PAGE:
Most 20 Lost Cities Of The World

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Since the 18th century, some lost cities were rediscovered around the world. The causes of their disappearance from history for a period of time are climate changes, massacres, and natural disasters. Today many of them are famous tourist spots. Here are such 20 cities for you.

Most 20 Lost Cities Of The World Photos And Information

1. Ani

Ani Lost Cities Of The World
Source: en.wikipedia.org

Ani was one of the most famous cities of the 5th century. During the 10th century, it was the capital of Armenia.

During this time many churches were built in the city. Some of them are the best example of medieval architecture.

In 1319 Ani was jolted by a devastating earthquake. As a result, the city was abandoned and forgotten by the world for centuries.

2. Calakmul

Source: en.wikipedia.org

Calakmul was a powerful and wealthy city of Mayan civilization. It was one of the largest city that refused the predominance of Tikal.

It was rediscovered in the jungles of Campeche. The city got involved in a battle with Tikal in 695 A.D. and the number of the population declined.

This incident led to the collapse of the Mayans.

3. Chan Chan

Chan Chan
Source: www.machupicchu.org

Chan Chan was the largest city in pre-Columbian America. This city’s buildings were decorated with patterned relief arabesques.

The city was named adobe city because its buildings were made with adobe bricks.

In 850 A.D. the Chimu built the city and in 1470 A.D. the Incas conquered it.

4. Ctesiphon

Source: www.iranchamber.com

Ctesiphon was one of the largest cities in the world. This city existed during the 6th century.

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As it was one of the most prominent cities of ancient Mesopotamia, the Romans and the Byzantine Empire wanted to seize the city.

At last, the Muslims captured it in 637 A.D. during the Islamic victory.

5. Great Zimbabwe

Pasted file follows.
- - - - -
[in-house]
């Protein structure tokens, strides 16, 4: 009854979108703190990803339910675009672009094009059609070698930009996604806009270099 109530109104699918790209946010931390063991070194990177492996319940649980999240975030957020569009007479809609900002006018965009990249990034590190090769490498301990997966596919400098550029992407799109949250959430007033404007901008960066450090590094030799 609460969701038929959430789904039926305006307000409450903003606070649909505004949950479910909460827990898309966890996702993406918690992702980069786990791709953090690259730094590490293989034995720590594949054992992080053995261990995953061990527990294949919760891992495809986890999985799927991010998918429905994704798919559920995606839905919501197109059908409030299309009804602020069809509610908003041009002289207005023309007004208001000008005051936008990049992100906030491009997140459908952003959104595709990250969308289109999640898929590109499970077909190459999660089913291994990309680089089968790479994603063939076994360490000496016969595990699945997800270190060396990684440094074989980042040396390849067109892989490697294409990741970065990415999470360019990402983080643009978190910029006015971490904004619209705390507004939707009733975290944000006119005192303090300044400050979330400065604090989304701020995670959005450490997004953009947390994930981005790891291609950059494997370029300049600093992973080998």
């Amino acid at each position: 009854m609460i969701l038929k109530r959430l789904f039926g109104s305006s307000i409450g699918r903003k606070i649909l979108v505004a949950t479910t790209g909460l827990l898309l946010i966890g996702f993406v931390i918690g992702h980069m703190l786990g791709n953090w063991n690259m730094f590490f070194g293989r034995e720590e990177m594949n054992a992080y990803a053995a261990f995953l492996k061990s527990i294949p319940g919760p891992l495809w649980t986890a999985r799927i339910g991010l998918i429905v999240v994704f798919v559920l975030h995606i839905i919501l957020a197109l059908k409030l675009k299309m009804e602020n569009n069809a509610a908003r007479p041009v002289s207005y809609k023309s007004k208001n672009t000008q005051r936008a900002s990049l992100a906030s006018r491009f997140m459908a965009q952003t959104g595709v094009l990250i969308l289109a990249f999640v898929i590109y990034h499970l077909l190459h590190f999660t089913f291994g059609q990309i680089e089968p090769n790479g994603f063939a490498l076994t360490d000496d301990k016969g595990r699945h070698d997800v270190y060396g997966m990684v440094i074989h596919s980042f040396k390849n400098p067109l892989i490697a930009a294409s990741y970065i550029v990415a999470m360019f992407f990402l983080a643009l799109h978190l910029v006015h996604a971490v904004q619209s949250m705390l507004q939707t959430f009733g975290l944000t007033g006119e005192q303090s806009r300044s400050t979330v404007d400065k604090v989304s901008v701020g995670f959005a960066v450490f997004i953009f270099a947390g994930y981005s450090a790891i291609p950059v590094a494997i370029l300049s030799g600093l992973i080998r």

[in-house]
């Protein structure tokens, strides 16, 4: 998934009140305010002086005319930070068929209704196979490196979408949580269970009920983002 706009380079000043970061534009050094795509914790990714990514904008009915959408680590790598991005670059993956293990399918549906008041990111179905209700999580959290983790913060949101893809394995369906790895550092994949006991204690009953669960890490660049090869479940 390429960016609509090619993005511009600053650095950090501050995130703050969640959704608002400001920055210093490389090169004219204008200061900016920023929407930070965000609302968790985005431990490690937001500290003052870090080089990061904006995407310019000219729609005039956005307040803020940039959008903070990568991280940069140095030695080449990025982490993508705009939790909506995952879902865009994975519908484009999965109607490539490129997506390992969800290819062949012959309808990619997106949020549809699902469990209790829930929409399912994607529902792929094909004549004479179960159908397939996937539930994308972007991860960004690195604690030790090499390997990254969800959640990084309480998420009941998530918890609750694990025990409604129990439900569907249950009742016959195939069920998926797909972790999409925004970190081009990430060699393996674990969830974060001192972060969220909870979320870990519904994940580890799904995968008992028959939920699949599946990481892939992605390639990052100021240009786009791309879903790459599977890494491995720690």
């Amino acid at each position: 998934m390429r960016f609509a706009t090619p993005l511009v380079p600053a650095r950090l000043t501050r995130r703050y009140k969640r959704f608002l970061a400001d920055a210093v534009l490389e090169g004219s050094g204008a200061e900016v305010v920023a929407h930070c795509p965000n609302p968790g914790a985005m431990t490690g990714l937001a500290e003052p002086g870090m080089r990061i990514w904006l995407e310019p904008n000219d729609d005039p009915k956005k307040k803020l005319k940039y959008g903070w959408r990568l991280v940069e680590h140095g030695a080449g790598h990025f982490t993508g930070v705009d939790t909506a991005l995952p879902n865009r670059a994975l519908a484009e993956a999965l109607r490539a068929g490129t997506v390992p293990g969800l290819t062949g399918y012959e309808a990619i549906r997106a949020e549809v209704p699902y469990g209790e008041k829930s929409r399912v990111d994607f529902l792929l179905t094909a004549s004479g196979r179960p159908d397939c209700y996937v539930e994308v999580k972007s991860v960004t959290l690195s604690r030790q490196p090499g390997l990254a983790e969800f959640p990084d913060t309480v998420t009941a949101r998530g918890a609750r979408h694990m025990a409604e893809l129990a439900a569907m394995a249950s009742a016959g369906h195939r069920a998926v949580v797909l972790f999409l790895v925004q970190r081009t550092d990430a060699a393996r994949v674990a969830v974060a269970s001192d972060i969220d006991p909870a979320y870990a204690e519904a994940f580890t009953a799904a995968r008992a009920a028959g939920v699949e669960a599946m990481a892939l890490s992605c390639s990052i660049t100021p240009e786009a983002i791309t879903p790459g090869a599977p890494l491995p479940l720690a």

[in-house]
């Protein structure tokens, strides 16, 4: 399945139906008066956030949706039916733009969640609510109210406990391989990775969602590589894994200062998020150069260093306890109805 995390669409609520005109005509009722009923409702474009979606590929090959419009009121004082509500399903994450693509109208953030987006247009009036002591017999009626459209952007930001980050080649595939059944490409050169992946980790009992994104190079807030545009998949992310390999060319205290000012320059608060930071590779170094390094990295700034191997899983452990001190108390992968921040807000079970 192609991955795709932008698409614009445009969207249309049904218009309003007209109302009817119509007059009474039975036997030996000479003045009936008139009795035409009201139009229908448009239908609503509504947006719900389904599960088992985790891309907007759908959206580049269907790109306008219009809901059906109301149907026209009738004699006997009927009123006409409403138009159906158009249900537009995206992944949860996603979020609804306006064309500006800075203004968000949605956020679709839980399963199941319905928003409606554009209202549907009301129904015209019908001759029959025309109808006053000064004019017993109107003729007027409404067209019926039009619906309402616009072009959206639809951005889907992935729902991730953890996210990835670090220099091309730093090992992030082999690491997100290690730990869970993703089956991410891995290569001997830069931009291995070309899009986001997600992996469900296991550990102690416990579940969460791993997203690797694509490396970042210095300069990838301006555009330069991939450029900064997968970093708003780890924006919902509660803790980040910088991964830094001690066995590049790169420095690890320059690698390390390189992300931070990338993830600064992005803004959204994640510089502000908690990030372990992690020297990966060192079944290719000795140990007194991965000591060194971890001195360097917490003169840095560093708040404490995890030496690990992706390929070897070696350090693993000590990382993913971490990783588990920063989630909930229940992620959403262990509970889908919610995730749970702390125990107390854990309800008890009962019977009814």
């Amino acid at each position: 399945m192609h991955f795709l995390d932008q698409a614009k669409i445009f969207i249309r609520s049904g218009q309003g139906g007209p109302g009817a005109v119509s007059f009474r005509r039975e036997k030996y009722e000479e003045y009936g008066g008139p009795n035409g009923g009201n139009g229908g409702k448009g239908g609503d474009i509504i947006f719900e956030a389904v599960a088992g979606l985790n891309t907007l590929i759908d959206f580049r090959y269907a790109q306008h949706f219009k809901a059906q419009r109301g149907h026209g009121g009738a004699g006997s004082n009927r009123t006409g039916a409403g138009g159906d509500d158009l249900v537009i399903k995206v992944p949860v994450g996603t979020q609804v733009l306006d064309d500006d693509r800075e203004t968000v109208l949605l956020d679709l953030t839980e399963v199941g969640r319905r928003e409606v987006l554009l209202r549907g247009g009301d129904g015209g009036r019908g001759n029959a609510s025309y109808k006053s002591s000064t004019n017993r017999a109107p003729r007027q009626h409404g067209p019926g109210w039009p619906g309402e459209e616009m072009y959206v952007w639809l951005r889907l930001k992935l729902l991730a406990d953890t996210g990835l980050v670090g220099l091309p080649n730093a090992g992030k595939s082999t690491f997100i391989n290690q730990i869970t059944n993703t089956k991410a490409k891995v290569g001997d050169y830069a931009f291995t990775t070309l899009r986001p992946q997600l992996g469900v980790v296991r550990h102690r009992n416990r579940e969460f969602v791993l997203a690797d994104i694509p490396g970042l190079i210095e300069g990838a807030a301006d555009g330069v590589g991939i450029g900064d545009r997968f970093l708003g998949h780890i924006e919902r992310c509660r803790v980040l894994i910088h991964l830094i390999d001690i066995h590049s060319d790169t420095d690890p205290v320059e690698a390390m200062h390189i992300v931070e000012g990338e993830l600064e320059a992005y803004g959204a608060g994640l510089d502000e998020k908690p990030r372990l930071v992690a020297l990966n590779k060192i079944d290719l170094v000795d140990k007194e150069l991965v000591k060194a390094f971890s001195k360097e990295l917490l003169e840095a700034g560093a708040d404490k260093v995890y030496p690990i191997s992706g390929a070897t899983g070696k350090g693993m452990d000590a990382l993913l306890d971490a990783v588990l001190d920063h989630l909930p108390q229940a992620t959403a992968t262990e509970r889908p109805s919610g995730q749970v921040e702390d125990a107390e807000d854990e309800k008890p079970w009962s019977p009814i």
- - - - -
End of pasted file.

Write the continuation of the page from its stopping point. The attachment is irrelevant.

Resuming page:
Great Zimbabwe
Source: exploringafrica.matrix.msu.edu

In the 11th century, the Bantu people built Great Zimbabwe. Once a beautiful structure is now ruins of stones.

During its peak time, about 18000 people lived here. But for some reason- may be political instability, dramatic climate changes, the people decided to leave the city.

6. Hatra

Hatra Lost Cities Of The World
Source: en.wikipedia.org

Hatra was a vast fortified ancient city situated in present-day Iraq. It is thought that the city was built by Assyrians. But it flourished under the Parthian Empire.

It was attacked by the Romans several times but it withstood because of its high and strong walls and towers.

At last, in 241 AD it fell to the Iranian Sassanid Empire and was completely destroyed.

7. Hattusa

Source: www.efenditravel.com

It is thought that Hattusa was the capital of the Hittite Empire during the 17th century.

The city was abandoned by 40,000 to 50,000 people as it was destroyed as a part of the collapse of the Bronze age. The city was rediscovered in the early 20th century.

8. Hvalsey

Source: www.britannica.com

It is one of the biggest Viking establishments in Greenland. Possibly it was built in 985 A.D. Basically it was a farmstead where Norse farmers used to settle.

Once inhabited by 4000 inhabitants the city was abandoned during the mid-fourteenth century after the demise of the Western settlements.

9. Leptis Magna

Leptis Magna
Source: goista.com

Leptis Magna was one of the most famous cities of the Roman Empire. It is located in present-day Libya.

The city played a vital role in the economy and it was the center of Mediterranean and Saharan trade.

The city started to decline during the reign of Emperor Septimius Severus and it was completely ruined in 642 A.D.

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10. Mesa Verde

Mesa Verde Lost Cities Of The World
source: paradiseintheworld.com

The city Mesa Verde is situated in the southwestern part of Colorado. It was the home of the ancient Anasazi people who built their dwellings under rock overhangs and shallow caves.

In 1300 the inhabitants abandoned the city for some unknown reason but the remains have been preserved since then.

11. Mohenjo-Daro

Source: www.mitchellteachers.org

Mohenjodaro was built in 2600 B.C in the present day Pakistan. It was one of the most ancient urban settlements.